The holiday season is revving up – and so is flu season. And with the go-go-go of the holiday season, the odds of NOT getting sick aren’t in our favor. In today’s Love it, Like it, Hate it, we’re Getting the Skinny with Molly on top immune-boosting supplements, and which ones aren’t worth the money.
Essential stay-well strategies:
REST | Immune system takes a hit when we skimp on sleep, leaving our bodies more susceptible to colds.
WASH | Wash hands 20+ seconds with soap and water; alcohol-based hand sanitizer is next best.
STRESS LESS | Chronic stress can wreak havoc on immune system, doubling our odds of catching a cold.
MOVE | Boosts disease-fighting white blood cells, plus effective stress-buster. Aim 30+ minutes daily.
Vitamin D | 500-1200+ IU daily
- May boost immunity, reduce risk of flue + help prevent colds
- Low levels of vitamin D are associated with increased risk of upper respiratory infections.
Elderberry syrup | 1 tablespoon, 4x daily
- May reduce flu-like symptoms
- Seems to reduce symptoms & duration of flu when given within 48 hours of initial symptoms; symptom relief typically within 2-4 days of treatment.
Thieves Essential Oil by Young Living | 1 drop, 1-2 x daily
- 100% pure, therapeutic-grade essential oil: Clove bud oil, Lemon peel oil, Cinnamon bark oil, Eucalyptus leaf oil, Rosemary leaf oil
- Supports healthy immune & respiratory system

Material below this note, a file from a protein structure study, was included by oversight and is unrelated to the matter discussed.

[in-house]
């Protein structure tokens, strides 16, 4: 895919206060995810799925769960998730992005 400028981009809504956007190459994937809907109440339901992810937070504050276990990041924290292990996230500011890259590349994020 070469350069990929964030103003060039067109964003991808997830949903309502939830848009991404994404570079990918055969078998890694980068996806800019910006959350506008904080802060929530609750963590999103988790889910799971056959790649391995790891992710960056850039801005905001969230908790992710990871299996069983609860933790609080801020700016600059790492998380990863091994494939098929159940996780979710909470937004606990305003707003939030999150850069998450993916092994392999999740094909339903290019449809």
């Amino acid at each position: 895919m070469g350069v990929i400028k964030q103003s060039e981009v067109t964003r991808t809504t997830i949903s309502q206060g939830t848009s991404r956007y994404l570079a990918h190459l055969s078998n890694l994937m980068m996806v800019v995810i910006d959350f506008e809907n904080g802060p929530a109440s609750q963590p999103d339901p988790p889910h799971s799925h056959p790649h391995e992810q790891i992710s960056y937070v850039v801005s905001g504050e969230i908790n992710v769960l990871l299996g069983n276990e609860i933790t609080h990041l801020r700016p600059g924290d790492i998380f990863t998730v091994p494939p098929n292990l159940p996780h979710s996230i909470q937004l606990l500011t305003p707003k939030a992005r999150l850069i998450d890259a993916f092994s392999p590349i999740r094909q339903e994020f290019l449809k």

- Add to tea, coffee, oatmeal, yogurt, etc.
Vitamin C | 1,000 mg - 8,000 mg daily
- Vitamin C doesn’t appear to prevent us from getting sick but may shorten duration by 1-1.5 days
- Tough to get that enough from food alone; supplementation generally needed for high doses.
Garlic | 180 mg allicin x 12 weeks
- Antibacterial, anti-viral, and anti-fungal properties
- Potential to reduce frequency of colds when taken prophylactically.
Large doses of Folate & Zinc
- More than 400 mcg folate daily may impair natural killer cells.
- More than 100 mg zinc daily may weaken the immune system.
- Research is mixed: A few studies have shown that echinacea can reduce cold symptom severity and duration by about 10% to 30%, while others showed no benefit.
- Studies evaluating echinacea’s cold prevention capabilities have not been well designed.
- The company was sued by the Federal Trade Commission for making false claims
- FTC stated that "There is no credible evidence that Airborne products, taken as directed, will reduce the severity or duration of colds, or provide any tangible benefit for people who are exposed to germs in crowded places.”
Want more from Molly? Click here to sign up for Nutrition Bites, her weekly e-newsletter with links to her Get the Skinny TV segments here on WGNO, and her weekly column in NOLA.com|The Times-Picayune! And you can follow Molly on Facebook, Twitter, & Instagram: @MollyKimballRD